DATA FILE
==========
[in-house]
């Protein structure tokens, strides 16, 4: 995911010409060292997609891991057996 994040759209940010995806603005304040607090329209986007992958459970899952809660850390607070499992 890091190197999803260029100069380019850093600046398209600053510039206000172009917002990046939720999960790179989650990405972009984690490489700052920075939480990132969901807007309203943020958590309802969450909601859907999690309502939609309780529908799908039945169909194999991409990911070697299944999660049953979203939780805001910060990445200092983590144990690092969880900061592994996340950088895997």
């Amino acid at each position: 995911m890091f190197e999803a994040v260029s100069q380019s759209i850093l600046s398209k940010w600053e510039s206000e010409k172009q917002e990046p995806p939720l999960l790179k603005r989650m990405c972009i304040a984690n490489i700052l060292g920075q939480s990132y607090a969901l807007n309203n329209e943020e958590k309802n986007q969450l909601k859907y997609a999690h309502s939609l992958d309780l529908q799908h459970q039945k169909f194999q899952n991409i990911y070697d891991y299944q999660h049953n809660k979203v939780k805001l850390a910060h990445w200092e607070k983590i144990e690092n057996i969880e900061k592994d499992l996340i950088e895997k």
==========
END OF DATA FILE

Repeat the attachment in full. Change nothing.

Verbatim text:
[in-house]
């Protein structure tokens, strides 16, 4: 995911010409060292997609891991057996 994040759209940010995806603005304040607090329209986007992958459970899952809660850390607070499992 890091190197999803260029100069380019850093600046398209600053510039206000172009917002990046939720999960790179989650990405972009984690490489700052920075939480990132969901807007309203943020958590309802969450909601859907999690309502939609309780529908799908039945169909194999991409990911070697299944999660049953979203939780805001910060990445200092983590144990690092969880900061592994996340950088895997």
């Amino acid at each position: 995911m890091f190197e999803a994040v260029s100069q380019s759209i850093l600046s398209k940010w600053e510039s206000e010409k172009q917002e990046p995806p939720l999960l790179k603005r989650m990405c972009i304040a984690n490489i700052l060292g920075q939480s990132y607090a969901l807007n309203n329209e943020e958590k309802n986007q969450l909601k859907y997609a999690h309502s939609l992958d309780l529908q799908h459970q039945k169909f194999q899952n991409i990911y070697d891991y299944q999660h049953n809660k979203v939780k805001l850390a910060h990445w200092e607070k983590i144990e690092n057996i969880e900061k592994d499992l996340i950088e895997k």